Stretching before a run has many advantages. After a run, stretching helps to enhance blood flow, which promotes muscle recovery and regeneration. By helping to remove waste and lactic acid, this therapy lowers pain in the muscles and joints. Stretching also improves the flexibility of the main running muscles, which can help to increase range of motion and reduce the possibility of overuse and muscular strain issues. To help the body get even more prepared for the next physical activity, lower the chance of muscular strain, and improve running performance, dynamic stretching is advised as part of the pre-run warm-up.
For those who have never run for an hour before, it may seem daunting. However, the 2019 State of Running report suggests that an hour is the average time it takes to complete a 10K race, which is less intimidating than a marathon that takes an average of four hours and thirty-two minutes. This could be why more people registered for 10K races in 2019 than marathons.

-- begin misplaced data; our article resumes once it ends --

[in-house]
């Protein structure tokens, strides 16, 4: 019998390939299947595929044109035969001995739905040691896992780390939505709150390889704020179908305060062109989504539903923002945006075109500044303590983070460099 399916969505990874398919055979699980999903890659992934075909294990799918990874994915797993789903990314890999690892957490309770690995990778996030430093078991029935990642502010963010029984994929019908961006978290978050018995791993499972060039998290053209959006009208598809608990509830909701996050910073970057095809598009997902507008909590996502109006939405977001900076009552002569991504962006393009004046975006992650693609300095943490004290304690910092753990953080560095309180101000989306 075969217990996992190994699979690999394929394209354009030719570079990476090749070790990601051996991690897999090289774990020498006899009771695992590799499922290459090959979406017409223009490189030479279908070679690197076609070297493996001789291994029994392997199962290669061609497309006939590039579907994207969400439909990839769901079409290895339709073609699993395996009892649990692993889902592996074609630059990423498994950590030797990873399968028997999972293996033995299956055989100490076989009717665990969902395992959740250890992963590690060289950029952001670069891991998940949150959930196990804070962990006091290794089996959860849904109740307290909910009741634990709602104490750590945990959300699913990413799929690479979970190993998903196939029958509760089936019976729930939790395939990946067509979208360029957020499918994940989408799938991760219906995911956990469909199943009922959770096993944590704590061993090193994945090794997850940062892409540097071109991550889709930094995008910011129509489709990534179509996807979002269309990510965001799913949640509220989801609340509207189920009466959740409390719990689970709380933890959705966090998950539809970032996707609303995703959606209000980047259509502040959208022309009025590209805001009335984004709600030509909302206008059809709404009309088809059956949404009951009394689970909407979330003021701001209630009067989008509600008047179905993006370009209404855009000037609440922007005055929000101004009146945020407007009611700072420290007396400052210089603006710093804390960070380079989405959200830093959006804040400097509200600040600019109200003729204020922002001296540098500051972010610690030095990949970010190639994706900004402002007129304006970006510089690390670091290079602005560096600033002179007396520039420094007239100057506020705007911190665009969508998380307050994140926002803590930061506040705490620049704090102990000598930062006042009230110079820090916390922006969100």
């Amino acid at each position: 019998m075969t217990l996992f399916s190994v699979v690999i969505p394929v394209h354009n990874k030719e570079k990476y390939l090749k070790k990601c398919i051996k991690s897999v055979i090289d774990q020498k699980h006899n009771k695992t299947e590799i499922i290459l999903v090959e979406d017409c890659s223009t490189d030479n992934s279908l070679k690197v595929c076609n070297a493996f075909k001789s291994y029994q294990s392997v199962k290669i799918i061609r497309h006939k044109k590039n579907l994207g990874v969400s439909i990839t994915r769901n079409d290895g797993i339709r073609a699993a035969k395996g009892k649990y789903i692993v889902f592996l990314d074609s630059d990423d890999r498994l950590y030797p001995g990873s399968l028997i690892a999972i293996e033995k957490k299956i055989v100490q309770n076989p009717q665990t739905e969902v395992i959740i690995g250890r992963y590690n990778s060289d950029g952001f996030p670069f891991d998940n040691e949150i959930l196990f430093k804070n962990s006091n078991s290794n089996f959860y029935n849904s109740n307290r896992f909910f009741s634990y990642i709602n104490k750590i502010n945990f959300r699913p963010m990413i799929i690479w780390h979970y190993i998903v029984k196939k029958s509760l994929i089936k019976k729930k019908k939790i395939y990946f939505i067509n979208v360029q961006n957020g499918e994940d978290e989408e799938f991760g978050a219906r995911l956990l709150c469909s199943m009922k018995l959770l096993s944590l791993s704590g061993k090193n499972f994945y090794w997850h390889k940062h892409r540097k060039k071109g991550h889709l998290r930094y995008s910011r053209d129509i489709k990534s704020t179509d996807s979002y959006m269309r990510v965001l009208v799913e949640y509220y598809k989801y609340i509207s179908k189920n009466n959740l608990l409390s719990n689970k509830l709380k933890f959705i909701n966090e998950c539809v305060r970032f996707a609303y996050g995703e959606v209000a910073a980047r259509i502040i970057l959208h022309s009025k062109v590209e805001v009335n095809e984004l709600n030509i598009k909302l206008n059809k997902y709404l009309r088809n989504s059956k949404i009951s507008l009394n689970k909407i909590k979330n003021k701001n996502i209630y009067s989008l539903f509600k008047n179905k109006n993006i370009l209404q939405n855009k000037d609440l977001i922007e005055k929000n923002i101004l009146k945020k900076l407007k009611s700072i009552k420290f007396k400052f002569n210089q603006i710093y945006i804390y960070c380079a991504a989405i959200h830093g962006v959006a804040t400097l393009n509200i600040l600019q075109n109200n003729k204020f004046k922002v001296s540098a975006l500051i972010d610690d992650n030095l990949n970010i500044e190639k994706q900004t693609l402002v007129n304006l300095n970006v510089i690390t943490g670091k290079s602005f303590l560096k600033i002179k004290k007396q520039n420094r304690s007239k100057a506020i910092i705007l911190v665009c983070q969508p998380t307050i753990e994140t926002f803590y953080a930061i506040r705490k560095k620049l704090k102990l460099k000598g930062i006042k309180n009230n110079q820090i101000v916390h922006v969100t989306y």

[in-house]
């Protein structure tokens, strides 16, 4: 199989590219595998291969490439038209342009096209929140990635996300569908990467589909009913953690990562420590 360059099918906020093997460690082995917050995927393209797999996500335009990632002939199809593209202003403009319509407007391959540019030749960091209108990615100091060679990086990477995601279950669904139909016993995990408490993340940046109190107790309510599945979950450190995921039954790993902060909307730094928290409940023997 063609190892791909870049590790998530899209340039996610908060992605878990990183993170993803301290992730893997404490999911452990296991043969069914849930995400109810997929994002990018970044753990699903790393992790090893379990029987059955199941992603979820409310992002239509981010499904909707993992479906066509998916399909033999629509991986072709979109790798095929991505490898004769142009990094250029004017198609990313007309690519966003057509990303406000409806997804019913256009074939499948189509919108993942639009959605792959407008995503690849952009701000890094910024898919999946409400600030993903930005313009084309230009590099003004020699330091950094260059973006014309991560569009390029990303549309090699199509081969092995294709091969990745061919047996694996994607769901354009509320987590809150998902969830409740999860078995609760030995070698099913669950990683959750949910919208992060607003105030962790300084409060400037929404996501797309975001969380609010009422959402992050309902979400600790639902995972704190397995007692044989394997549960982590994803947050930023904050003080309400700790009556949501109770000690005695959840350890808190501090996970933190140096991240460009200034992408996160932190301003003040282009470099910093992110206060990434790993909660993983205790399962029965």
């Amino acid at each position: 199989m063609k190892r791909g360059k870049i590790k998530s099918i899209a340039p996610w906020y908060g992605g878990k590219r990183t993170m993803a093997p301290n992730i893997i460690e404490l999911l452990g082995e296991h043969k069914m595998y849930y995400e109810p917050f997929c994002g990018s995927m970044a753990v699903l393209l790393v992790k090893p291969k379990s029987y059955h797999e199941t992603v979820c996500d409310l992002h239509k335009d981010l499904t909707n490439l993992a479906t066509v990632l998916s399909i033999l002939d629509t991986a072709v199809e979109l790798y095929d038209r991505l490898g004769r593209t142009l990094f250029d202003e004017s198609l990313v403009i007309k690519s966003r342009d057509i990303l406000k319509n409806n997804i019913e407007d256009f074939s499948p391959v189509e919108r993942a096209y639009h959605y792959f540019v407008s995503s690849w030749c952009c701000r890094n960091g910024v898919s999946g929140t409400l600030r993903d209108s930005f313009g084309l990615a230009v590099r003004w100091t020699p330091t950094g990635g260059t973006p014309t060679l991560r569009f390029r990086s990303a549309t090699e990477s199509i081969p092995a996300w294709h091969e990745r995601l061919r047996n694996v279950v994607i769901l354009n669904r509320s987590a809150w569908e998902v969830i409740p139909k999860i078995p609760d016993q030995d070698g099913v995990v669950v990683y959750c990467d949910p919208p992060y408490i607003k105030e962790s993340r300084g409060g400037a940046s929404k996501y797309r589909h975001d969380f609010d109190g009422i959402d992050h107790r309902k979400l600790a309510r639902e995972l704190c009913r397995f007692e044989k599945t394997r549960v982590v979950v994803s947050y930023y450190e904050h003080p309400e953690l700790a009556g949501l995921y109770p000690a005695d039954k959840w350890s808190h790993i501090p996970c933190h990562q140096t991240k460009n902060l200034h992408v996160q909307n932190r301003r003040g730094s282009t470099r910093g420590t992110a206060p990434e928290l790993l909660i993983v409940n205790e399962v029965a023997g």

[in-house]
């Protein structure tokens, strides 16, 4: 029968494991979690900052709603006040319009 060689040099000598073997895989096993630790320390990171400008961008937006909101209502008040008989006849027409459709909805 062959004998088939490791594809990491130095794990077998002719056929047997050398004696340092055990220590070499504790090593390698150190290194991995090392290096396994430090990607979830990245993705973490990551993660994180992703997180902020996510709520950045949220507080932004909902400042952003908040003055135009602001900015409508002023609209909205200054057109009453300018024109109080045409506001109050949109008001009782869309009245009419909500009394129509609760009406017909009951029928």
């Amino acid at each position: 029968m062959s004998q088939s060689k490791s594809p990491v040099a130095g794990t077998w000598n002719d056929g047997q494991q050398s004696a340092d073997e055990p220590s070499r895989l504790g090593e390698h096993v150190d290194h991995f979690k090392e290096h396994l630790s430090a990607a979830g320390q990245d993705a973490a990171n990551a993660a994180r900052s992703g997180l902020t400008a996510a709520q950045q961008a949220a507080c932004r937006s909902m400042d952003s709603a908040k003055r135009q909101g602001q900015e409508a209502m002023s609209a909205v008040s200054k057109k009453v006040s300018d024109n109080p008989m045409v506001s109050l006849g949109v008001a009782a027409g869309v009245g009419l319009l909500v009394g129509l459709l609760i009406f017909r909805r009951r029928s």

Recovery runs are low-intensity runs that you do when your legs are tired from previous training, but you want to add more mileage to your week. These runs are done at a light, controlled effort that doesn't cause any additional muscle damage or require extra recovery time.
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